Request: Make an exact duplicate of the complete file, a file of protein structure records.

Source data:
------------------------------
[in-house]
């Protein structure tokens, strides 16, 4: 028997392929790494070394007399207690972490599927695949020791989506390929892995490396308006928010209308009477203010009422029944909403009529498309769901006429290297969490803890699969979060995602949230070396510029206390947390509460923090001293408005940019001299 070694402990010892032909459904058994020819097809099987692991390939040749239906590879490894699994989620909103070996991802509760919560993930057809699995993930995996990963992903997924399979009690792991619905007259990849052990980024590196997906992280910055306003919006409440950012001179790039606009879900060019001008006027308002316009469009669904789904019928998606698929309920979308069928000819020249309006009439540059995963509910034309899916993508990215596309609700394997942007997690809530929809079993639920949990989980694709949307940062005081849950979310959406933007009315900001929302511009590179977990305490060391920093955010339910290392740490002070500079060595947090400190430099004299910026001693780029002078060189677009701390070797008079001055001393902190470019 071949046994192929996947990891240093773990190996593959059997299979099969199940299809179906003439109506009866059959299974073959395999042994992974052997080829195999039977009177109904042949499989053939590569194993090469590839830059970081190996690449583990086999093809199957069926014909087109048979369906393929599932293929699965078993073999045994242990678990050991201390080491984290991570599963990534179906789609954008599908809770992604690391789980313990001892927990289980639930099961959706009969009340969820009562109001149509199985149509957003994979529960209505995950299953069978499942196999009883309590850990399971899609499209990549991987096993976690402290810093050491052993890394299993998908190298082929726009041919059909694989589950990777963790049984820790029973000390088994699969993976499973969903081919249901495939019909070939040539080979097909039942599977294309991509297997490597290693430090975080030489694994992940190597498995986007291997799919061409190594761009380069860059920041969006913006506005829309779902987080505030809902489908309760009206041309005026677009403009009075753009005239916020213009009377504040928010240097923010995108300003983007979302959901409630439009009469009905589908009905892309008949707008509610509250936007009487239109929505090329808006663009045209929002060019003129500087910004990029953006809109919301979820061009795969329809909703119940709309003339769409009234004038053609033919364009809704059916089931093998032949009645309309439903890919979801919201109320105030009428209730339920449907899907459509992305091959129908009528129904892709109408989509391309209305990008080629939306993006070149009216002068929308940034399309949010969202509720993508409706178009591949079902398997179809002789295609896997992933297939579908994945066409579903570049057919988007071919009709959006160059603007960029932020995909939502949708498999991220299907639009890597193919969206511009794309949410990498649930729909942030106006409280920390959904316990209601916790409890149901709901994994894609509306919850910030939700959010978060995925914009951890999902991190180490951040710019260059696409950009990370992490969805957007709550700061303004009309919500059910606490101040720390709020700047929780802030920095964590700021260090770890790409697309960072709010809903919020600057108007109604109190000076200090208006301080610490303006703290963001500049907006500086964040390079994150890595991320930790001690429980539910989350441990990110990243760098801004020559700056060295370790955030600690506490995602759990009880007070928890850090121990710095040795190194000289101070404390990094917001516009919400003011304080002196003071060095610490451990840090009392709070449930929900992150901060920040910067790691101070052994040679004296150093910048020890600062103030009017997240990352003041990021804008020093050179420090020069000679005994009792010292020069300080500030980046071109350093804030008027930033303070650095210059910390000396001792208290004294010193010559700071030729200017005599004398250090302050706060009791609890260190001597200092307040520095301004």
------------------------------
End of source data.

[in-house]
């Protein structure tokens, strides 16, 4: 028997392929790494070394007399207690972490599927695949020791989506390929892995490396308006928010209308009477203010009422029944909403009529498309769901006429290297969490803890699969979060995602949230070396510029206390947390509460923090001293408005940019001299 070694402990010892032909459904058994020819097809099987692991390939040749239906590879490894699994989620909103070996991802509760919560993930057809699995993930995996990963992903997924399979009690792991619905007259990849052990980024590196997906992280910055306003919006409440950012001179790039606009879900060019001008006027308002316009469009669904789904019928998606698929309920979308069928000819020249309006009439540059995963509910034309899916993508990215596309609700394997942007997690809530929809079993639920949990989980694709949307940062005081849950979310959406933007009315900001929302511009590179977990305490060391920093955010339910290392740490002070500079060595947090400190430099004299910026001693780029002078060189677009701390070797008079001055001393902190470019 071949046994192929996947990891240093773990190996593959059997299979099969199940299809179906003439109506009866059959299974073959395999042994992974052997080829195999039977009177109904042949499989053939590569194993090469590839830059970081190996690449583990086999093809199957069926014909087109048979369906393929599932293929699965078993073999045994242990678990050991201390080491984290991570599963990534179906789609954008599908809770992604690391789980313990001892927990289980639930099961959706009969009340969820009562109001149509199985149509957003994979529960209505995950299953069978499942196999009883309590850990399971899609499209990549991987096993976690402290810093050491052993890394299993998908190298082929726009041919059909694989589950990777963790049984820790029973000390088994699969993976499973969903081919249901495939019909070939040539080979097909039942599977294309991509297997490597290693430090975080030489694994992940190597498995986007291997799919061409190594761009380069860059920041969006913006506005829309779902987080505030809902489908309760009206041309005026677009403009009075753009005239916020213009009377504040928010240097923010995108300003983007979302959901409630439009009469009905589908009905892309008949707008509610509250936007009487239109929505090329808006663009045209929002060019003129500087910004990029953006809109919301979820061009795969329809909703119940709309003339769409009234004038053609033919364009809704059916089931093998032949009645309309439903890919979801919201109320105030009428209730339920449907899907459509992305091959129908009528129904892709109408989509391309209305990008080629939306993006070149009216002068929308940034399309949010969202509720993508409706178009591949079902398997179809002789295609896997992933297939579908994945066409579903570049057919988007071919009709959006160059603007960029932020995909939502949708498999991220299907639009890597193919969206511009794309949410990498649930729909942030106006409280920390959904316990209601916790409890149901709901994994894609509306919850910030939700959010978060995925914009951890999902991190180490951040710019260059696409950009990370992490969805957007709550700061303004009309919500059910606490101040720390709020700047929780802030920095964590700021260090770890790409697309960072709010809903919020600057108007109604109190000076200090208006301080610490303006703290963001500049907006500086964040390079994150890595991320930790001690429980539910989350441990990110990243760098801004020559700056060295370790955030600690506490995602759990009880007070928890850090121990710095040795190194000289101070404390990094917001516009919400003011304080002196003071060095610490451990840090009392709070449930929900992150901060920040910067790691101070052994040679004296150093910048020890600062103030009017997240990352003041990021804008020093050179420090020069000679005994009792010292020069300080500030980046071109350093804030008027930033303070650095210059910390000396001792208290004294010193010559700071030729200017005599004398250090302050706060009791609890260190001597200092307040520095301004």